Marty Beard, CEO of LiveOps Inc., a leading cloud-based contact company in Silicon Valley, recently got some bad news: One of his best project managers was leaving for another company. Beard was upset. He worried that LiveOps would suffer from the loss of talent and knowledge, and he considered doing everything in his capacity—including legal maneuvers—to prevent the move. But Beard soon realized that the manager’s departure wasn’t a total loss. He had gone to work for one of LiveOps’s biggest customers, Salesforce.com, and his move had actually become a benefit. Beard now reports that, in a way, the ex-employee is a critical source of insights about an important client.
These days, people are an organization’s most valuable asset. Given the work that it takes to recruit, identify, and hire strong talent, companies want to retain their employees at all costs. But in the increasingly mobile labor market, companies should actually view departing employees as continuing assets and employee turnover as a source of long-term strength.
Academic research is starting to quantify the benefits of this turnover. A team of researchers from the Wharton School of the University of Pennsylvania and the University of Maryland studied the effects of “outbound mobility.” The researchers examined 154 semiconductor firms over 15 years, systematically exploring linkages between the firms on both sides of an employee move and any patterns in the way the firms cited patents. They found that after an employee changed jobs, both the “sending” and the “receiving” firms became more likely to cite the other firm’s patents. That is, companies that lost employees actually gained knowledge.
Why? The researchers theorized that the employees left behind gained access to the knowledge generated at their ex-colleague’s new workplace. They became more aware of that company and its ideas, leading to a kind of cross-pollination. The effect was more pronounced when there was a large geographic distance between the two companies, suggesting that the departing employee made his or her old employer more aware of concepts and intellectual capital that it likely wouldn’t have encountered otherwise.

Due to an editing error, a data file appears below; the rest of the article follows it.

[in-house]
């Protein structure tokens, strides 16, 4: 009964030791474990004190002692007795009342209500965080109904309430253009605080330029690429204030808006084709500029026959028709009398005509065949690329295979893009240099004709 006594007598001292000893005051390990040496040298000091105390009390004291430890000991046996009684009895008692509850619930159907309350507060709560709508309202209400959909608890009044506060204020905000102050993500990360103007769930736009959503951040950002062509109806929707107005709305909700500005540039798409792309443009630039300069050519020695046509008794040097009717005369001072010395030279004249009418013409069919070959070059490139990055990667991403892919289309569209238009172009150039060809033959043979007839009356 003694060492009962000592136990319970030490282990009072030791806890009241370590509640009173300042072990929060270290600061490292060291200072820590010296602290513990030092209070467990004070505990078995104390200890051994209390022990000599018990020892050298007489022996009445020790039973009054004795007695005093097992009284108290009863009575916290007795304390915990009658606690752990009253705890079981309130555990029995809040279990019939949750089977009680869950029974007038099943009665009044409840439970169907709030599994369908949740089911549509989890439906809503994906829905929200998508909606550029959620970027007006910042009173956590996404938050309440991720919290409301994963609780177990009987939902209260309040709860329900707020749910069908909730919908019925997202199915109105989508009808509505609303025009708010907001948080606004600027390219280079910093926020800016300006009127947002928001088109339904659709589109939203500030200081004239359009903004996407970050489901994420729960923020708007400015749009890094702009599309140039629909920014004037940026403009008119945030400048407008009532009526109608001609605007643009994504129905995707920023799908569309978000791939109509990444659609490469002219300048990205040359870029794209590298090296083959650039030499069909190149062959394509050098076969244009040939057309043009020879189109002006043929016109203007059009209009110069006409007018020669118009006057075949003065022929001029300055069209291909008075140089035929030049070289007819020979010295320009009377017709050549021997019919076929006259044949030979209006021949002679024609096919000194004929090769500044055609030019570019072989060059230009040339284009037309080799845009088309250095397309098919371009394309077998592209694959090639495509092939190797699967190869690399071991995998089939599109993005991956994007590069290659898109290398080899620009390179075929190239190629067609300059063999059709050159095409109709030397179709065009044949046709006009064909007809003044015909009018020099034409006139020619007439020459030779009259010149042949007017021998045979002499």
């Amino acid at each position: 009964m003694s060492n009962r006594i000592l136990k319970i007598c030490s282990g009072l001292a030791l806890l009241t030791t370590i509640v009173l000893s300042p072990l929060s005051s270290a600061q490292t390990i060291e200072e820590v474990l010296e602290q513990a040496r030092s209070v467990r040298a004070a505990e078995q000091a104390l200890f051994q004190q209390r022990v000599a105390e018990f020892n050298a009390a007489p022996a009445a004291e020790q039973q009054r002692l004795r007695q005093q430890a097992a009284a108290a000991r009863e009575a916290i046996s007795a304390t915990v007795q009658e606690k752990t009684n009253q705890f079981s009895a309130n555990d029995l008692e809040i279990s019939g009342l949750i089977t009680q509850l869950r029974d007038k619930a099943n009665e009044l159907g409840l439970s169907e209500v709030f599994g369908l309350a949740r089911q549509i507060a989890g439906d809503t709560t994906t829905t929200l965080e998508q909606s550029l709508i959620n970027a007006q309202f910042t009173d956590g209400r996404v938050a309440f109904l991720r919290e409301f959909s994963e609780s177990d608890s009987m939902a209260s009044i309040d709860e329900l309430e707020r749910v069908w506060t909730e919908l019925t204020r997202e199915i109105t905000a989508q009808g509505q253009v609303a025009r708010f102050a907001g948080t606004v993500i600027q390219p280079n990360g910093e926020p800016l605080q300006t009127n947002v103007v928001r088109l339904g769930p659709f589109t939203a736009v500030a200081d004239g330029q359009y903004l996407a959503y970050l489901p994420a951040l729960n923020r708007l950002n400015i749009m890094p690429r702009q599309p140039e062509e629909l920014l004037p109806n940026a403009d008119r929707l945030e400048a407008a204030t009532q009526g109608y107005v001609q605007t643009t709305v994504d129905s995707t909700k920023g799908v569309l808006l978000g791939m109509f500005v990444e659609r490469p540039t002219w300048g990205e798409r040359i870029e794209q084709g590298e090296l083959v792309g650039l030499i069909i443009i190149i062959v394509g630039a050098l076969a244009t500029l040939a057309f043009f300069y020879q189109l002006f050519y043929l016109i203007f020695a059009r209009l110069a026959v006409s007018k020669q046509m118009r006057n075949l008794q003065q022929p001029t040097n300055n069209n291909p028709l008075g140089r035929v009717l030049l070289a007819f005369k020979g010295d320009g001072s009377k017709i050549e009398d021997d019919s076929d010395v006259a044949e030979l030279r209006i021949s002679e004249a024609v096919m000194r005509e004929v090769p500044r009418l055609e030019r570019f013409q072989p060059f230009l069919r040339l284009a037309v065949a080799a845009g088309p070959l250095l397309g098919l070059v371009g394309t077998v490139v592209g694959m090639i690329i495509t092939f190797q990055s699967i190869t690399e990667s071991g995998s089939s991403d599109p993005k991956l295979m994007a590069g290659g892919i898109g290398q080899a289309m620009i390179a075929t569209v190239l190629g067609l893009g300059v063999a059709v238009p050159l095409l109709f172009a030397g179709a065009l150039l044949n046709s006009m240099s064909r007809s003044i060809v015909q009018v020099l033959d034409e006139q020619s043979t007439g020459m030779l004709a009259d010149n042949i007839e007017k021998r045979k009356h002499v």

Other researchers have found similar advantages from employee turnover. A study published in the Journal of Economic Geography, for example, looked at inventors of mobile technology. When an inventor left a particular region, the “knowledge flows” to that region were 50 percent higher than if the inventor had never worked there. (The study looked at geographic transfers, but the logic applies to companies as well.) In many cases, the mechanism behind such flows of knowledge was social capital—personal relationships that stayed strong despite the inventor’s departure.
In fact, the idea of social capital informs many of the benefits of departing employees. Part of that social capital stays with the prior employer, introducing a connection between the two firms that might not have existed in the past. When employees at two firms know each other, collaboration, and even competition, can become more effective. Ex-employees make their new firm more aware of the work done by their former firm, often building on those ideas and increasing the chances that the new firm’s patents will be licensed. The sending company also strengthens its networks and industry positioning in professional associations, technical committees, and lobbying efforts, growing its industry footprint and making it easier to navigate the market. Perhaps most important, the reputation of companies becomes more relevant when potential hires know someone who used to work at a given company.
Despite these benefits, the common reaction among companies experiencing turnover is to resort to defense and retaliation. They write noncompete clauses into contracts, and they enforce such clauses, increasingly through litigation. According to the Wall Street Journal, employer lawsuits against former employees regarding noncompete clauses have risen 60 percent over the past decade.